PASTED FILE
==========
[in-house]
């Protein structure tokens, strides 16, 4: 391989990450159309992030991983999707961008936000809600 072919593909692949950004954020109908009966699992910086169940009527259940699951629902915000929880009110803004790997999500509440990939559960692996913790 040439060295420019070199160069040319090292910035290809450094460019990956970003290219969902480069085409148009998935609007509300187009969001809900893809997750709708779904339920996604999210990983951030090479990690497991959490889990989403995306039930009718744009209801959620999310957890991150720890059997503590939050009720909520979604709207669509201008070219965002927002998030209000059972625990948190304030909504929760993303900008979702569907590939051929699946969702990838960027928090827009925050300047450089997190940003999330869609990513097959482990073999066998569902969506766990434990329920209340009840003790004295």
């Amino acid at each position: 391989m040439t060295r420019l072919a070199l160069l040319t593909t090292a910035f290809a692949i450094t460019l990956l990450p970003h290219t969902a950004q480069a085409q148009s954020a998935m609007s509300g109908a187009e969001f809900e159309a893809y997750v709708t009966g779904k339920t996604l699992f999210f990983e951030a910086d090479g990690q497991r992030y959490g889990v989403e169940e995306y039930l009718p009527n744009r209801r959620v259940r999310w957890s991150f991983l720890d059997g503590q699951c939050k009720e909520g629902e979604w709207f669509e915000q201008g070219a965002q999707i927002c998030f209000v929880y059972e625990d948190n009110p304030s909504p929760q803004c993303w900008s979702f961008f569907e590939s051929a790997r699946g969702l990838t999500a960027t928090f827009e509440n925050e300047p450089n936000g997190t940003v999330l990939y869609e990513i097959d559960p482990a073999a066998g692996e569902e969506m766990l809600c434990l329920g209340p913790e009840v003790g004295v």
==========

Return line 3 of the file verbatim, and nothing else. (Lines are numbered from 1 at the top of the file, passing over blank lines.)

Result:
């Amino acid at each position: 391989m040439t060295r420019l072919a070199l160069l040319t593909t090292a910035f290809a692949i450094t460019l990956l990450p970003h290219t969902a950004q480069a085409q148009s954020a998935m609007s509300g109908a187009e969001f809900e159309a893809y997750v709708t009966g779904k339920t996604l699992f999210f990983e951030a910086d090479g990690q497991r992030y959490g889990v989403e169940e995306y039930l009718p009527n744009r209801r959620v259940r999310w957890s991150f991983l720890d059997g503590q699951c939050k009720e909520g629902e979604w709207f669509e915000q201008g070219a965002q999707i927002c998030f209000v929880y059972e625990d948190n009110p304030s909504p929760q803004c993303w900008s979702f961008f569907e590939s051929a790997r699946g969702l990838t999500a960027t928090f827009e509440n925050e300047p450089n936000g997190t940003v999330l990939y869609e990513i097959d559960p482990a073999a066998g692996e569902e969506m766990l809600c434990l329920g209340p913790e009840v003790g004295v």